A further benefit, is the positive effects that BCAAs supplementation appears to have on endurance performance. BCAAs compete with the amino acid trytophan for uptake into the brain. During prolonged exercise BCAAs are used for fuel and this leads to a decreased level of BCAAs in the blood. The decreased levels of BCAAs in the blood means there is a greater ratio of tryptophan uptake into the brain. High levels of tryptophan in the brain, are associated with increased feelings of tiredness and fatigue, and hence, reduced exercise performance. Supplementation with BCAAs during exercise keeps the levels of BCAAs elevated in the blood and helps to delay the build up of tryptophan in the brain. Research suggests that supplementing with BCAAs during exercise may have a positive effect on exercise performance by reducing fatigue (Blomstrand et al., 1991).”13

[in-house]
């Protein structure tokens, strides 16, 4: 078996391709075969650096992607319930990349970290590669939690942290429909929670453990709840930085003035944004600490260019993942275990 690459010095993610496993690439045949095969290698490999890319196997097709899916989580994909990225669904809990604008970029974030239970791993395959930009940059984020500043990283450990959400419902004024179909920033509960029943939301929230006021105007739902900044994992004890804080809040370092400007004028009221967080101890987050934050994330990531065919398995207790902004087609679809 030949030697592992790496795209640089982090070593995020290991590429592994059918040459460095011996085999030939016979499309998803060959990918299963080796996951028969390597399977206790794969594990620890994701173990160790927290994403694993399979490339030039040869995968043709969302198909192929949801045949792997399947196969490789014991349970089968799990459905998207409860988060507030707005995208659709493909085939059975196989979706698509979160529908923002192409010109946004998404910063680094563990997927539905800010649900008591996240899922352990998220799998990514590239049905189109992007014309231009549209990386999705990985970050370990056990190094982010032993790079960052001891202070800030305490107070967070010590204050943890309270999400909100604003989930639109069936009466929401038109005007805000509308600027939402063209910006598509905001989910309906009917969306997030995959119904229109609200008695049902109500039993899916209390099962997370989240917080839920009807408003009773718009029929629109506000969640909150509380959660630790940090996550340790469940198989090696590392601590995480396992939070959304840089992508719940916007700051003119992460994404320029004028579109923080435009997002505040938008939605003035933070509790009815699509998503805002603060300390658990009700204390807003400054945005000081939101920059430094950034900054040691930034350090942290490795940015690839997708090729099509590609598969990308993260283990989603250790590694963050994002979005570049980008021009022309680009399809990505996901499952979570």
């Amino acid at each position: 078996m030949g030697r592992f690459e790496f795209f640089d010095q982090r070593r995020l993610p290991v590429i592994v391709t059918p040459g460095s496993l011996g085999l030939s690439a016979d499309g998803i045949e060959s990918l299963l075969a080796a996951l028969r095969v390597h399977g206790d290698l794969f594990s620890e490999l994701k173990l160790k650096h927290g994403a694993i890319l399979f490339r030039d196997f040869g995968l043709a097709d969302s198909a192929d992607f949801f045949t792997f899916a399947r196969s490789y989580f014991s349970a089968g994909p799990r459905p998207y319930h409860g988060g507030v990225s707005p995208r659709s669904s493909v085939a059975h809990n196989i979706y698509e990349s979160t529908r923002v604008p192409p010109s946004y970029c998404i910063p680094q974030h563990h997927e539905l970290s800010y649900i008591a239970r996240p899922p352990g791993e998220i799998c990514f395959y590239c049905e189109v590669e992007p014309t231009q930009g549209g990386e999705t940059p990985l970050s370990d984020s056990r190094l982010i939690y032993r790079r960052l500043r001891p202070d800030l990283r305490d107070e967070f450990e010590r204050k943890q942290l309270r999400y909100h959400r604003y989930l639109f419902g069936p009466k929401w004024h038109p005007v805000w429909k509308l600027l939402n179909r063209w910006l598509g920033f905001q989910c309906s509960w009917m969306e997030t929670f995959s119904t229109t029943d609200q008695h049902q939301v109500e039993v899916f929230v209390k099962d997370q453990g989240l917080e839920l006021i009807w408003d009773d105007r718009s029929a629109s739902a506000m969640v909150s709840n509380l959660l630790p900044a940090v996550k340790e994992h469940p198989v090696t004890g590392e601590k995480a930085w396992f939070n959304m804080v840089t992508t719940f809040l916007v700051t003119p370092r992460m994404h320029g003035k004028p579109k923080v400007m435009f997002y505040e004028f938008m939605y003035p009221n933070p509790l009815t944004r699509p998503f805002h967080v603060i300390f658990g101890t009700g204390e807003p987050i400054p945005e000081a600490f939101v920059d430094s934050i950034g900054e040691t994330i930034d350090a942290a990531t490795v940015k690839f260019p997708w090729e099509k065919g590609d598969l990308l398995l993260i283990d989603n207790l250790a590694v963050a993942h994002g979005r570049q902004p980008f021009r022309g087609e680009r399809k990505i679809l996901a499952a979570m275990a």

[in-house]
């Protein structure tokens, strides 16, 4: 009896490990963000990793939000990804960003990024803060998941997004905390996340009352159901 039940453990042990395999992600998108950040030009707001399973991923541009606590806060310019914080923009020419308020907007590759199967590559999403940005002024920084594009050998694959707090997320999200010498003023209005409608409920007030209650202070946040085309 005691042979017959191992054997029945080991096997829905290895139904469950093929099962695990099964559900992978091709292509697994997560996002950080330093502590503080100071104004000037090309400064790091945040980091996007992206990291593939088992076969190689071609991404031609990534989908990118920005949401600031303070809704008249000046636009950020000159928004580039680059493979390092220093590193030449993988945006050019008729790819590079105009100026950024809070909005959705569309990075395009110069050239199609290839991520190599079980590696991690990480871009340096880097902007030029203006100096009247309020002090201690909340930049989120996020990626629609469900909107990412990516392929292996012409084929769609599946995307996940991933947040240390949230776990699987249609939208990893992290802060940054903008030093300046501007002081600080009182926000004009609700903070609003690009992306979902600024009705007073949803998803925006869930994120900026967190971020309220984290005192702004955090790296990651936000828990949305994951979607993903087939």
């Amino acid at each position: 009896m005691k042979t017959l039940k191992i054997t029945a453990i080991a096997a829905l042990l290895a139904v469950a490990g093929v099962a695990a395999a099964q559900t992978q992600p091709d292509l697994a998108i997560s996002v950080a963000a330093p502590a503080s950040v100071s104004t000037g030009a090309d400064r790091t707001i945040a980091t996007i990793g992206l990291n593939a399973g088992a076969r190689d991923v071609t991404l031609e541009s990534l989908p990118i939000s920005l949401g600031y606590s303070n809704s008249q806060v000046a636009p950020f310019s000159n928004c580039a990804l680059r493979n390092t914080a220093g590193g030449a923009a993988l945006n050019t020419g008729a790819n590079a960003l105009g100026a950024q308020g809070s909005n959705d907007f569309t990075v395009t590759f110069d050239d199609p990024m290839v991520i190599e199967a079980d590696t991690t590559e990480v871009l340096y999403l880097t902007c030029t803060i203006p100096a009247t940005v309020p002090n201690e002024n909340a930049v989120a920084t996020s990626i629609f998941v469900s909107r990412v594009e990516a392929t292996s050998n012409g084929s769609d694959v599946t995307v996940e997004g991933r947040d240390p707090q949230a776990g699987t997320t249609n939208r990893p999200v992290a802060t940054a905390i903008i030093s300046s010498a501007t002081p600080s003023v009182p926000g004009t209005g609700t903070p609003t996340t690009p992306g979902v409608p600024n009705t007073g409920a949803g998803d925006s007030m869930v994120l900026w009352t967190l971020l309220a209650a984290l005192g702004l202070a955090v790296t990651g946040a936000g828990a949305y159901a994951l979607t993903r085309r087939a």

BCAAs have virtually no side effects!
1- Bassit, R. A., Sawada, L. A., Bacurau, R. F. P., Navarro, F. and Costa Rosa, L. F. B. P. (2000) The effect of BCAA supplementation upon the immune system of triathletes. Medicine and Science in Sports and Exercise. 32, 1214-1219.
2- Bassit, R. A., Sawada, L. A., Bacurau, R. F., Navarro, F., Martins, E. Jr, Santos, R. V., Caperuto, E. C., Rogeri, P. and Costa Rosa, L. F. (2002) Branched-chain amino acid supplementation and the immune response of long-distance athletes. Nutrition. 18 (5), 376-379.
3- Bigard, A. X., Lavier, P., Ulmann, L., Legrand, H., Douce, P. and Guezennec, C. Y. (1996) Branched-chain amino acid supplementation during repeated prolonged skiing exercises at altitude. Int J Sport Nutr. 6 (3), 295-306.
4- Blomstrand, E., Hassmen, P. and Ekblom, B. (1991) Administration of branched-chain amino acids during sustained exercise-effects on performance and on plasma concentration of some amino acids. European Journal of Applied Physiology. 63, 83-88.